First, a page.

Ever since I started at Trinity Laban, my teacher had been saying to me how good yoga is for you, and how it’ll improve strength and relaxation of the muscles when playing. I ignored her for about 2 years (using various excuses every time she asked) and then just before last Christmas I started. The main reason for this was that my right shoulder was (note the past tense……!) giving me grief and no amount of thinking about relaxing while playing was helping. It kept half popping out, was painful most of the time and was starting to hinder the amount of time I was able to play for. I decided that I needed to try something, so I and started yoga.
I didn’t have a yoga mat when I first decided to start, and as my flat has no carpets I just did a few simple routines on a towel. Not ideal, but better than nothing. Since I got a yoga mat for my birthday in January however, I’ve been doing at least a 20 minute practice every day.
Being a student, I can’t afford £10 per yoga class, especially as I’d like to go more than once a week. So I decided to look on YouTube for yoga teachers, and after a bit of searching and trying out routines I’ve found a woman called Adriene who I really like. Her channel ‘Yoga with Adriene’ has all sorts of types of routines of different lengths, all geared towards various goals, so you can choose exactly what you want to focus on for that days practice. What I especially like about her though is that she encourages you to ‘find what feels right’ and not to just try and copy exactly what she does if it’s not going to be beneficial to your body. She also gives lots of options for some of the harder poses, meaning that just because you find something difficult at that particular time, it doesn’t mean you have to sit out the practice.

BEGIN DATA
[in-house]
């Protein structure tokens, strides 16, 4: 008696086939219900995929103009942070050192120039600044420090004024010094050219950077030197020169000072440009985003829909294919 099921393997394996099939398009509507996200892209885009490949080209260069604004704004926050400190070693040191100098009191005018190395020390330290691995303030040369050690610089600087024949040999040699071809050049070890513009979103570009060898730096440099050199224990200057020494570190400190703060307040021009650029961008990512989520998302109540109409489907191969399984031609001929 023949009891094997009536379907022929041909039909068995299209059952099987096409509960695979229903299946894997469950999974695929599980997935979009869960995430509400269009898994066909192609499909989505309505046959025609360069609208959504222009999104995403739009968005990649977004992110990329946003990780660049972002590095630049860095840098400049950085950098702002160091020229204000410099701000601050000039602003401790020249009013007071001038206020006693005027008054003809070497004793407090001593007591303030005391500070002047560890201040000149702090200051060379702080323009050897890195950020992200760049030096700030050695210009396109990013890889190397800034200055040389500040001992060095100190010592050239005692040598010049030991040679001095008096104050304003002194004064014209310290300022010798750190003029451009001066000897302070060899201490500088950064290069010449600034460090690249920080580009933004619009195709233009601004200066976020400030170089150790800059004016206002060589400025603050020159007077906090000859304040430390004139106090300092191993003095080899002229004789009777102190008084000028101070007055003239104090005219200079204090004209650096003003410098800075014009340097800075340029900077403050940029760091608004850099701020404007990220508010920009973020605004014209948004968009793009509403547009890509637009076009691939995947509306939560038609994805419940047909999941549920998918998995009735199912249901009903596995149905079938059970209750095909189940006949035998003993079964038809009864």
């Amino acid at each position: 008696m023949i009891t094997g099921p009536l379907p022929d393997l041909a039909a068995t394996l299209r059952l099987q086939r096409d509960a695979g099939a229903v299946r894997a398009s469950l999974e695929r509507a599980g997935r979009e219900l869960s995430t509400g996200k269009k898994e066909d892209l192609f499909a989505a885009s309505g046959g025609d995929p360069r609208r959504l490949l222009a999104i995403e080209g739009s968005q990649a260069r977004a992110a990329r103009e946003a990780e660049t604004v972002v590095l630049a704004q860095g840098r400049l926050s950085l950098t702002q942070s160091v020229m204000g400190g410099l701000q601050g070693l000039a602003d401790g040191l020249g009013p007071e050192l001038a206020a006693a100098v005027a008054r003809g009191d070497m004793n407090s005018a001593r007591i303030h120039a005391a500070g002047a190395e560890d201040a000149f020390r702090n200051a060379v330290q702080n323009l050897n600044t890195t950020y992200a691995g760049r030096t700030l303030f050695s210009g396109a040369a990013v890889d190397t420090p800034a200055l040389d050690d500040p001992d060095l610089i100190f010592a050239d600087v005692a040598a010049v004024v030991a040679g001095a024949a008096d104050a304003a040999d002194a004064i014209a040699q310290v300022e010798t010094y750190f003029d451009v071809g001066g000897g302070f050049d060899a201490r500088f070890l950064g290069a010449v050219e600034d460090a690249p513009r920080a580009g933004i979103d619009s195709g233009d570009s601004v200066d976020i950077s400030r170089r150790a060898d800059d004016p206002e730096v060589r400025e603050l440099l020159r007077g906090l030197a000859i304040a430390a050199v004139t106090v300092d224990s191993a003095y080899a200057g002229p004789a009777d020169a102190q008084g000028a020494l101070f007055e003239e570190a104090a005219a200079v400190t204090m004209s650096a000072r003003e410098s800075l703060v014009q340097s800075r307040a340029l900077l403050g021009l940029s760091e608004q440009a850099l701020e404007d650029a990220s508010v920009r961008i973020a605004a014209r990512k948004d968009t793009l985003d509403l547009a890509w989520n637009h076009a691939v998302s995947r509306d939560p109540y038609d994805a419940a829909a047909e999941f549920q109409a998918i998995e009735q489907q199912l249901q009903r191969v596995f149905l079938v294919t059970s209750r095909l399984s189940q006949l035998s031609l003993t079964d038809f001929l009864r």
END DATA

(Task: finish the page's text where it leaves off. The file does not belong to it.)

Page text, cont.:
I have been completely converted to the power of yoga. I find that waking up in the morning and getting straight onto the mat really sets me off on the right foot for the day and gets my body moving, meaning that by the time I go to practice the violin, I’m already pretty warmed up. Through learning the different poses I’ve also been able to incorporate some of those into my stretches before practicing violin (I’m going to do a blog on that soon), and they really help to open up my shoulders before I have to stand in an awkward and unbalanced position for the rest of the day.
Although it takes a while (as with anything in life) to get into the habit of getting onto the mat every day it’s completely worth it. Going back to poses that I couldn’t do two weeks ago, but now can, gives me such a sense of achievement (like being able to touch my toes. Anyone who knows me, will not have failed to notice that my legs are stupidly long and so I’ve never been able to touch my toes. I’m so proud of myself that I can now!). It’s another way of expressing myself (like this blog) that’s not playing the violin, and through that I find it very rewarding. I’d totally recommend giving it a go, and you’ll be surprised with what you find you can do!